The Leader Profile That Will Have People Following You

The feeling in my stomach was sickening. At first, I sat there in slight disbelief with the simple thought running through my head over and over, “How in the world could my team possibly rate me like this?” As I continued through my leader report, the feeling didn’t get better as I read, “He micromanages a lot” and “He treats people differently based on who you are.” Candidly, it was hard to read. As I sat back in my chair fighting off feelings of anger and disappointment, I saw the words a mentor had spoken to me that I had written on a notecard:

“Don’t ever underestimate anyone”

I had been underestimating my team and failing to empower them to become the best version of themselves.

I hope you have never had the experience of your own team saying negative things about you, but I am sure you can relate. For me it was the green light I needed to improve and make real lasting change to ultimately become a more effective leader.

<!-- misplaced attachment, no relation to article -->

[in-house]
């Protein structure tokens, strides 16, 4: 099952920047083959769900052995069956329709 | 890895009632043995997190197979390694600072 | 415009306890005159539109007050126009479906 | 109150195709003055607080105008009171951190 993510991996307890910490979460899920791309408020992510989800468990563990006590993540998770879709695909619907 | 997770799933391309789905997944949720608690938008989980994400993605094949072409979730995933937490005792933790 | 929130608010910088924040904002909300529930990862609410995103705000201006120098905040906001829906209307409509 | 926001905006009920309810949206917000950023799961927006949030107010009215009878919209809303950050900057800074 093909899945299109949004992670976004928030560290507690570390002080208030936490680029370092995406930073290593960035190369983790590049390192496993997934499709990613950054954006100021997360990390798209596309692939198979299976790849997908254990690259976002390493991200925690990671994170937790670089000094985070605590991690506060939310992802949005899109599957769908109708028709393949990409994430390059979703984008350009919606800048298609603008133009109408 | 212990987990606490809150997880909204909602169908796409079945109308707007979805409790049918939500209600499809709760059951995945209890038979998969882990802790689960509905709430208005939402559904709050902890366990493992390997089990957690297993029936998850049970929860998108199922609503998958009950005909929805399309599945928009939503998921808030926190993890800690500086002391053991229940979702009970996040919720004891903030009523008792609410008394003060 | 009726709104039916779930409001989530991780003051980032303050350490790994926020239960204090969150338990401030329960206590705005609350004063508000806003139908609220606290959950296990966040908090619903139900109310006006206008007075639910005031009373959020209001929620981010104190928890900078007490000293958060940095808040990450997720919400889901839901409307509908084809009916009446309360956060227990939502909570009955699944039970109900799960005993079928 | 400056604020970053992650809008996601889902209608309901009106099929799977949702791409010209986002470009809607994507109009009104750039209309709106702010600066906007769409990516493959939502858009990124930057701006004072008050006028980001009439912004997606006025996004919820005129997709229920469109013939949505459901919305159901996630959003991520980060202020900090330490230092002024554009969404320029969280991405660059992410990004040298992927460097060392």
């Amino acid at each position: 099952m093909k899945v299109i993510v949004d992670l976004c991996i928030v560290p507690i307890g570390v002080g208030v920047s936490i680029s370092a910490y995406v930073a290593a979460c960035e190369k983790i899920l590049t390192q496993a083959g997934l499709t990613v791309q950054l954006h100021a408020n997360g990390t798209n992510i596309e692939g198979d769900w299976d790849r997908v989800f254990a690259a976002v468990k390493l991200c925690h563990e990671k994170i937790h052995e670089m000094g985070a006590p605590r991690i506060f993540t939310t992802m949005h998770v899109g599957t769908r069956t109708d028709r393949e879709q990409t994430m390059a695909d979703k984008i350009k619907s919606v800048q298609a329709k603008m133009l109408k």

Fast forward 4 years and we have set out to make sure those feelings don’t happen to you. A recent survey we conducted revealed what the most effective leaders do differently. In short, it’s their ability to lead with high levels of both love and discipline, simultaneously, or in what we call “the Welding Zone.”

Love & Discipline are defined as:

Love (verb): To contribute to someone’s long term success and well being.

Discipline (verb): To promote standards in order for an individual to choose to be at their best

From the survey results, 4 distinct Leader Profiles became evident depending on the levels of Love and Discipline a leader leveraged.


The Exploiter has never been about the team and thinks about number one first. They often use their positions of power to rule from the high tower, push people instead of pull, and rarely lead from the front lines. Here are a few other highlights:

  • Scores low in love and discipline.
  • Manipulates situations to their advantage.
  • Rarely loved by their direct reports.
  • Highly driven by financial success.


The Pleaser has a difficult time giving constructive feedback and prefers harmony over conflict or discomfort. They often let poor behavior or questionable work go without saying a word in an effort to “protect” the other person’s feelings.

  • Scores high in love, low in discipline.